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Impact of new technology

You are very lucky to be living at these times, when humanity is at its peak and everything is tailored for the individual… a milieu where everything spells CONVENIENCE and the by-word is portability. According to PCWorld. com, we are living in the golden age of gadgets. Gadget review says the word ‘gadget’ could be defined as a new, unusual device, mostly used for entertainment; yet also for household and security. Gadgets seem to have invaded all aspects of human life.

They are so diversified they are everywhere. They are in the office, at home, in the bathroom, in the kitchen, etc., but most of all they are with you… almost all the time. Yes, you are right… it’s because you carry them with you. For the past 150 years, it is hard to believe the amount of technology that has been developed, tested and implemented in order to bring us to the current condition our society operates. Various technologies have been developed and this doesn’t exempt Audio Technology. Audio technology dates as far back as 1877 when Sir Thomas Alva Edison successfully makes a recording of his voice reciting “Mary Had a Little Lamb” on a tinfoil phonograph.

What followed was

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a lot of experimentation until Philips introduced the first compact audio cassette or cassette tape n 1962. But it was only on 1979 that Sony introduced the Sony Walkman, a portable cassette player that has revolutionize the way we listen to music. The launch of this product created the multi-million dollar portable music industry that we know today. During this era, the 5-inch Compact Discs (CDs) were developed along with the digital audio CDs.

Sony also launched the 3-inch cassettes and the Pocket Discman playing 3-inch CDs while in Germany under the project name of EUREKA, Fraunhofer Institut Integrierte Schaltungen began the development of the MP3 (MPEG Layer Audio III). The 90’s pave the way for audio digital revolution. Sony came out with the mini-discs, IBM and Toshiba team up to create flash-memory cards, MP3. com site was founded by Michael Robertson, Rio PMP300, Napster and SACD (Super Audio Compact Disc) were introduced. Just 3 years later, November of 2001, Apple shipped its first line of iPod portable audio players.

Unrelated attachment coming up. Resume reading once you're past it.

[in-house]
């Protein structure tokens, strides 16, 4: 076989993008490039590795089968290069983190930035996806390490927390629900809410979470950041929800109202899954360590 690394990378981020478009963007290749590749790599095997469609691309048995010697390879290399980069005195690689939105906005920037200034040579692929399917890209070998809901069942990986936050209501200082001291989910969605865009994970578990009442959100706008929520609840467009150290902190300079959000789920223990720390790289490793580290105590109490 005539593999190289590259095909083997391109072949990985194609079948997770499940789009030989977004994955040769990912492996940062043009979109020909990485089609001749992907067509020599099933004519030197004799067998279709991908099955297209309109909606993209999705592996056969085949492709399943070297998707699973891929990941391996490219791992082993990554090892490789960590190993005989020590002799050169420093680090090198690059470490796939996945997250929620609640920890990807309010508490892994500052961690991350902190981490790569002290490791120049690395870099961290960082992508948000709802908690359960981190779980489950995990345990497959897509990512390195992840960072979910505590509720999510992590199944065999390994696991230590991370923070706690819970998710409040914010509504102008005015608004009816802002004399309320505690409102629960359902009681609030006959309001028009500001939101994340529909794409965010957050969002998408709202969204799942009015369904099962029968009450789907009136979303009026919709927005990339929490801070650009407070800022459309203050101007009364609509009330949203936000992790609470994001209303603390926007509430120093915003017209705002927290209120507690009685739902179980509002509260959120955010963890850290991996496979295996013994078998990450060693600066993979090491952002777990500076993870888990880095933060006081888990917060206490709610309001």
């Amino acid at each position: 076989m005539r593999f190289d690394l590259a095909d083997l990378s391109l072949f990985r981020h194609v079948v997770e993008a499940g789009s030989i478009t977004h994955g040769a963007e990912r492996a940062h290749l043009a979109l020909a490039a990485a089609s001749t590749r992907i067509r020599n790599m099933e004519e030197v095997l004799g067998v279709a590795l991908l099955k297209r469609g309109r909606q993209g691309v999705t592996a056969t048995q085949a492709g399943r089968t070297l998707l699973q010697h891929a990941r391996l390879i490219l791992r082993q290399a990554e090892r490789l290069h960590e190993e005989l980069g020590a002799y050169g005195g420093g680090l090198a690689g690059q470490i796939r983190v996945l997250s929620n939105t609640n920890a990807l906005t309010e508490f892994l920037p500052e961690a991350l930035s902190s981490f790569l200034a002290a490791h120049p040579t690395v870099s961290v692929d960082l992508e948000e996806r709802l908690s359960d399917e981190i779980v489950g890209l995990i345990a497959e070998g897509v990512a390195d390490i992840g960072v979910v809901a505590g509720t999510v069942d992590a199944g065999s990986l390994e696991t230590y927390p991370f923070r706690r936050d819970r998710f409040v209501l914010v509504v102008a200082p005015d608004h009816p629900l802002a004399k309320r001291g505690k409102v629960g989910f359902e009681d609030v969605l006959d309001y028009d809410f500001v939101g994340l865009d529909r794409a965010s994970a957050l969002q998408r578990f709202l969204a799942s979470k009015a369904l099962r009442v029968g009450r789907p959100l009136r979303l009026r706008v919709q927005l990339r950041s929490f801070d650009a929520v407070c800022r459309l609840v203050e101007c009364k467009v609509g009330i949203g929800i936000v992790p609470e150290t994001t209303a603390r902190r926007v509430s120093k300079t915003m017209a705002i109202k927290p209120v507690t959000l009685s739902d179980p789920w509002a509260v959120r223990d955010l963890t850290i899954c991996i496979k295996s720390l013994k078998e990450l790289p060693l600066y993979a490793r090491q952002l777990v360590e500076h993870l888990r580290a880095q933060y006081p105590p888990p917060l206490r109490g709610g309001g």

What revolutionizing move done by Sony’s Walkman forever changed the way that people consume music by allowing them to listen to their favourite music, privately, wherever they chose, whenever. The portable music player remained fairly static for ten years or so until CD came along, bringing higher fidelity and more convenience. When MiniDisc appeared, it introduced personal digital music players reigniting consumer interest in mobile music showing consumers what really is possible. Manufacturers then jumped with gusto to develop and market portable music.

It worked would be an understatement because in these technology-driven times everyone goes with what’s the ‘in’ thing. Looking at the industry’s development there are factors that Technological Factors hastening Mass Adoption Manufacturers over the years banked on the advantages of the technology. Portable audio products always pass the following criteria or conformity requirements reason why consumers root on them. • Audio quality – excellent sound, less noise. • Installability – easy to install and configure.

• Digital – you may call it the digital advantage, it’s actually how a system works where values can be represented by only two characters, 0 and 1. Technologies using digital system are more reliable, easy to correct and archive. • Interoperability – ability of products, systems, or business processes to work together to accomplish a common task. Can also be termed as compatibility. Cultural Factors promoting Mass Adoption • Ease of use – convenience has become the operative word in our society and it is bound not to change. This is more known as the quality of being user-friendly.

• Portable – the carry anywhere, on-the-go characteristic of a product. Since the advent of Sony’s walkman people seem to have been hooked with the ease of carrying things around. For office people it would serve as office away from the office; for the trendsetters it’s a fashion plus; and for any practical individual it would be getting a hand of their much needed equipment. • Appeal – be it sleekness, color, or ergonomic design or even sex appeal these audio gadgets are customized for individual markets they have one message to teenagers, young professionals and even to business people – “take me home”.

Style is essential, it should be able to grab the markets attention and at the same time create emotional appeal if not engagement. • Robustness – what consumers consider as “extra”. For portable audio it would be more than just music, more than just sound. Consumers are becoming more demanding. For example, consumers would prefer a much more sophisticated MP3 player than a simple one. With sophistication, that could mean all other features added on the product be it a business feature or a simple entertainment one. The cutting-edge quality of a product can be categorized here.